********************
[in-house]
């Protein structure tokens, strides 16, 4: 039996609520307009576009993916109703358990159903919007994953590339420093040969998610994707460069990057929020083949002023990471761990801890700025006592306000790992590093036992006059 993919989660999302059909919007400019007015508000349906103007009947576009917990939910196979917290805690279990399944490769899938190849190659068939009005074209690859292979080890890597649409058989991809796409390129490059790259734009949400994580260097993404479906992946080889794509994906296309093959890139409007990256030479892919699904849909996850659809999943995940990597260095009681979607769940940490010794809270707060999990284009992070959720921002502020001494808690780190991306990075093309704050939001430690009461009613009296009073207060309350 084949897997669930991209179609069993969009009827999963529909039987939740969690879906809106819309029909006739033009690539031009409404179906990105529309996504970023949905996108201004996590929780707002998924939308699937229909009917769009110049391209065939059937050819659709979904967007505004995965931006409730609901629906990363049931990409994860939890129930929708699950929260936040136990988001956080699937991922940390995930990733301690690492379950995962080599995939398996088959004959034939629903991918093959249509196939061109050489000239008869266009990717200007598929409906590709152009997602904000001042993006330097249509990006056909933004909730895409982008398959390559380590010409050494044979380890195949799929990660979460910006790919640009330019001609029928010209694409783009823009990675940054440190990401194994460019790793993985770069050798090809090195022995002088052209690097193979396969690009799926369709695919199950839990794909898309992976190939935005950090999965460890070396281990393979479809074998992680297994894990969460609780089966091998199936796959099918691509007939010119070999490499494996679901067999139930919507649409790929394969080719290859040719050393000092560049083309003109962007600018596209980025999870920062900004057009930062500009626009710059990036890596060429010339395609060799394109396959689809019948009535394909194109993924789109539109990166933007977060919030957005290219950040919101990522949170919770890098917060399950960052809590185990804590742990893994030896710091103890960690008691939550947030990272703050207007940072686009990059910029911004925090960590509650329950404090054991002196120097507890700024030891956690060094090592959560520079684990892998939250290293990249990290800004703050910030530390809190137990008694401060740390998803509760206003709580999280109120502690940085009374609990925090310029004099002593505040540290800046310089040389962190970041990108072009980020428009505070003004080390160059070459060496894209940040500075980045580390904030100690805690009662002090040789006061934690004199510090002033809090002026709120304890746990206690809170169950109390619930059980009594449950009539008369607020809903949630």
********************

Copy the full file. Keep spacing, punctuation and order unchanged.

[in-house]
């Protein structure tokens, strides 16, 4: 039996609520307009576009993916109703358990159903919007994953590339420093040969998610994707460069990057929020083949002023990471761990801890700025006592306000790992590093036992006059 993919989660999302059909919007400019007015508000349906103007009947576009917990939910196979917290805690279990399944490769899938190849190659068939009005074209690859292979080890890597649409058989991809796409390129490059790259734009949400994580260097993404479906992946080889794509994906296309093959890139409007990256030479892919699904849909996850659809999943995940990597260095009681979607769940940490010794809270707060999990284009992070959720921002502020001494808690780190991306990075093309704050939001430690009461009613009296009073207060309350 084949897997669930991209179609069993969009009827999963529909039987939740969690879906809106819309029909006739033009690539031009409404179906990105529309996504970023949905996108201004996590929780707002998924939308699937229909009917769009110049391209065939059937050819659709979904967007505004995965931006409730609901629906990363049931990409994860939890129930929708699950929260936040136990988001956080699937991922940390995930990733301690690492379950995962080599995939398996088959004959034939629903991918093959249509196939061109050489000239008869266009990717200007598929409906590709152009997602904000001042993006330097249509990006056909933004909730895409982008398959390559380590010409050494044979380890195949799929990660979460910006790919640009330019001609029928010209694409783009823009990675940054440190990401194994460019790793993985770069050798090809090195022995002088052209690097193979396969690009799926369709695919199950839990794909898309992976190939935005950090999965460890070396281990393979479809074998992680297994894990969460609780089966091998199936796959099918691509007939010119070999490499494996679901067999139930919507649409790929394969080719290859040719050393000092560049083309003109962007600018596209980025999870920062900004057009930062500009626009710059990036890596060429010339395609060799394109396959689809019948009535394909194109993924789109539109990166933007977060919030957005290219950040919101990522949170919770890098917060399950960052809590185990804590742990893994030896710091103890960690008691939550947030990272703050207007940072686009990059910029911004925090960590509650329950404090054991002196120097507890700024030891956690060094090592959560520079684990892998939250290293990249990290800004703050910030530390809190137990008694401060740390998803509760206003709580999280109120502690940085009374609990925090310029004099002593505040540290800046310089040389962190970041990108072009980020428009505070003004080390160059070459060496894209940040500075980045580390904030100690805690009662002090040789006061934690004199510090002033809090002026709120304890746990206690809170169950109390619930059980009594449950009539008369607020809903949630």